Sunday, February 7, 2010

Ancient Rules of Egypt

One of the greatest—and last—of the Nubians who ruled Egypt in the seventh and eighth centuries B.C., the pharaoh known as Taharqa restored the grandeur of ancient temples along the Nile while fighting off Assyrians who invaded from the north. Assyrian king Assurbanipal’s troops finally pushed him south to his Nubian homeland, where he died in 664 B.C.

After capturing city after city along the Nile River in 730 B.C., troops commanded by King Piye of Nubia storm the great walled capital of Memphis with flaming arrows. Piye modeled himself after powerful pharaohs such as Ramses II (statues), claiming to be the rightful ruler of Egypt. His triumph over the northern chiefs would unite all Egypt under Nubian rule for three-quarters of a century.

Rows of Nubian archers march in stride in a wooden model, about 20 inches high, discovered in Assiut in the tomb of an 11th dynasty provincial governor named Mesehti. This period, around 2000 B.C., was one of turmoil in Egypt, and many local chiefs recruited Nubians and other foreigners to fight in their armies.

The ruins of columns, along with one restored to its full height, mark the entrance porch that King Taharqa added to the Great Temple of Amun at Karnak, one of ancient Egypt’s most sacred sites.

Statues of Nubian kings up to ten feet high were found buried at the Nubian capital of Kerma, in Sudan. Smashed during Egyptian King Psamtek II’s incursion south around 593 B.C., they were recently reassembled.

At the height of his power, King Taharqa leads his queens through the crowds during a festival at the temple complex of Nubia’s Jebel Barkal, its pinnacle gleaming with gold. Accompanied by a sacred ship bearing an image of the god Amun, Taharqa is robed in a priestly leopard skin and crowned with the double uraeus that declares him Lord of the Two Lands—ruler of both Nubia and Egypt.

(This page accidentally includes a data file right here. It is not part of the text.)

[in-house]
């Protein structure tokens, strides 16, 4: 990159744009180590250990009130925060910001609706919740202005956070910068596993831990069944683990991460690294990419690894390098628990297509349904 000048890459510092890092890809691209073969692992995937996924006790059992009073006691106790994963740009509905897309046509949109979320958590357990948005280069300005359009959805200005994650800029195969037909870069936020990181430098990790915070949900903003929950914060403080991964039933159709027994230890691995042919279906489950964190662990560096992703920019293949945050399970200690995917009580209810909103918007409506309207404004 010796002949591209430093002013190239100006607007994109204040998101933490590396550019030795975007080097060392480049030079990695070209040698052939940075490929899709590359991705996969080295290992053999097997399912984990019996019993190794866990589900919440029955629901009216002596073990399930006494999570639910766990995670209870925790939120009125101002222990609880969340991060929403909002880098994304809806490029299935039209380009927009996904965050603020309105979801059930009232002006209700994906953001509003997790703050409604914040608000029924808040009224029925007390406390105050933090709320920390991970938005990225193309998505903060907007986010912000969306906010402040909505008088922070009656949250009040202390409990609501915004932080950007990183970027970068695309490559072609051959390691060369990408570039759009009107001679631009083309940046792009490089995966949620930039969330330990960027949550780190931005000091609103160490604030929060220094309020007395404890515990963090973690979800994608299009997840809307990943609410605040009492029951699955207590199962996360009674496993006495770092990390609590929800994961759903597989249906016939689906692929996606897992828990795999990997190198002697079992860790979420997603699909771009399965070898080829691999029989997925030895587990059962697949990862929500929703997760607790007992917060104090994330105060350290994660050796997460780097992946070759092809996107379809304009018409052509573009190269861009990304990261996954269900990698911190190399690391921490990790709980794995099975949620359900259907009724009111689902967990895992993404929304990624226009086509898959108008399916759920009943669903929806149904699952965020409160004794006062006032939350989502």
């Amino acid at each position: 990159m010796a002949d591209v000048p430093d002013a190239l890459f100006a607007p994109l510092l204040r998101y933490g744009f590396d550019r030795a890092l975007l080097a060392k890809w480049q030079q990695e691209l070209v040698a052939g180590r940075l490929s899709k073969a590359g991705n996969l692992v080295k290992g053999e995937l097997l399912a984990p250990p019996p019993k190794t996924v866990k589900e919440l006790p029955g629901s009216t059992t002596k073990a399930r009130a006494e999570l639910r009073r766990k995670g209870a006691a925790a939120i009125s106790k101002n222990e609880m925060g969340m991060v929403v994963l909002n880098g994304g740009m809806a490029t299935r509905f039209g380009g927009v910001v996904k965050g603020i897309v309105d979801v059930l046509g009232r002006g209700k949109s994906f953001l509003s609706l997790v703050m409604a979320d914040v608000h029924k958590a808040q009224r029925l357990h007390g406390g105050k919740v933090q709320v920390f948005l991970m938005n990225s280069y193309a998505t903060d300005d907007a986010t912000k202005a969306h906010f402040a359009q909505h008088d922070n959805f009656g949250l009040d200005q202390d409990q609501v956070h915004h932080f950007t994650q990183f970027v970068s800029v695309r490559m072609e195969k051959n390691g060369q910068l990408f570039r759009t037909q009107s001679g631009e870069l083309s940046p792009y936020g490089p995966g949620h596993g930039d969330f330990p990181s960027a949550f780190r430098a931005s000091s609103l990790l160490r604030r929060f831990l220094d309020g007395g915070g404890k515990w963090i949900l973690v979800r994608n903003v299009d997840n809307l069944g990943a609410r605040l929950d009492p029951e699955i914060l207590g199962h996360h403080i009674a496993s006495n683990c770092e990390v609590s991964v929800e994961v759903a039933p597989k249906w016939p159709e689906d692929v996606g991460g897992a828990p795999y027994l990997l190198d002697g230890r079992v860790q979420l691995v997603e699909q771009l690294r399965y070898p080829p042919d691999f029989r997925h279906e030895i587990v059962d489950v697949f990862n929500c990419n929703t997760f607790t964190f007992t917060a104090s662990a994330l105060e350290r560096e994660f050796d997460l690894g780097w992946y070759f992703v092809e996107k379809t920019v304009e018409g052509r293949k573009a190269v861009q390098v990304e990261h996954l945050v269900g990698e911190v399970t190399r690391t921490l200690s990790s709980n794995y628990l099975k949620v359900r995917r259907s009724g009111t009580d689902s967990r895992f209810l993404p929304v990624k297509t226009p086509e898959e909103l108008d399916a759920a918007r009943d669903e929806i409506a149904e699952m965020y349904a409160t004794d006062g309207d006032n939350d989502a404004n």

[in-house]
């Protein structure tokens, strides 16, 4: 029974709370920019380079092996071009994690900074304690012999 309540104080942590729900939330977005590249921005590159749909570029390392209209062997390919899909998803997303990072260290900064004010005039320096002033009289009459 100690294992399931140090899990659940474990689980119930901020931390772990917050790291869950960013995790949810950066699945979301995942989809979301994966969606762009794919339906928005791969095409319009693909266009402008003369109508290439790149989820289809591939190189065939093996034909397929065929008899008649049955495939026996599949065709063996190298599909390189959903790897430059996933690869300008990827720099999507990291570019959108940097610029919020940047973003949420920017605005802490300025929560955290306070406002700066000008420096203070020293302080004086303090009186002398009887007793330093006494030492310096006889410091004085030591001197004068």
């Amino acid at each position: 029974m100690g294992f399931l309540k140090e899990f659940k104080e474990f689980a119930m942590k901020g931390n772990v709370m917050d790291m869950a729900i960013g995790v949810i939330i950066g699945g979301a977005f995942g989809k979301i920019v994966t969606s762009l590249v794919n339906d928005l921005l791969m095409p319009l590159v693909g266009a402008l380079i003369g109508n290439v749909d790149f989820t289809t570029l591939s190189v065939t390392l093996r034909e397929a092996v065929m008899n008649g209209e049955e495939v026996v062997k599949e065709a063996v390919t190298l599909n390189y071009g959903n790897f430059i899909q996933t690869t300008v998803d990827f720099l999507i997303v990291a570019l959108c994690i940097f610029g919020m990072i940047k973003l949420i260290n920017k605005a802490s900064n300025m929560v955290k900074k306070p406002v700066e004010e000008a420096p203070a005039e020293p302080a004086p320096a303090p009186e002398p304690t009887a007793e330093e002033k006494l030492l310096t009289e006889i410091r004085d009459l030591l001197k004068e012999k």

Queen Kawit, shown on her sarcophagus having her hair dressed, was one of the noble women believed to have been sent from Nubia to make diplomatic marriages with 11th-dynasty pharaoh Mentuhotep II.

At Jebel Barkal, Taharqa created a temple dedicated to the goddess Mut, the consort of Amun—part of a grand building campaign throughout his empire, from northern Egypt down into Nubia.

A lion devouring a Nubian, crafted during the 19th dynasty possibly as a fly-whisk handle, symbolizes the valiant ruler of Egypt subjugating the Nubians to protect his country and avert chaos.

Nubia was a major source of gold for ancient Egypt. At Thebes the tomb of King Tutankhamun’s viceroy to Nubia—a man named Huy—shows Nubian royalty in procession delivering rings of gold as part of their tribute to their overlord.

The skilled goldsmiths of Nubia created masterpieces such as a pendant of the goddess Isis from the tomb of a Nubian king at Nuri.

Centuries after Nubia lost control of Egypt, it continued to follow its neighbor’s tradition of marking royal tombs with pyramids, like these restored at Meroë. Today Sudan has more pyramids than Egypt

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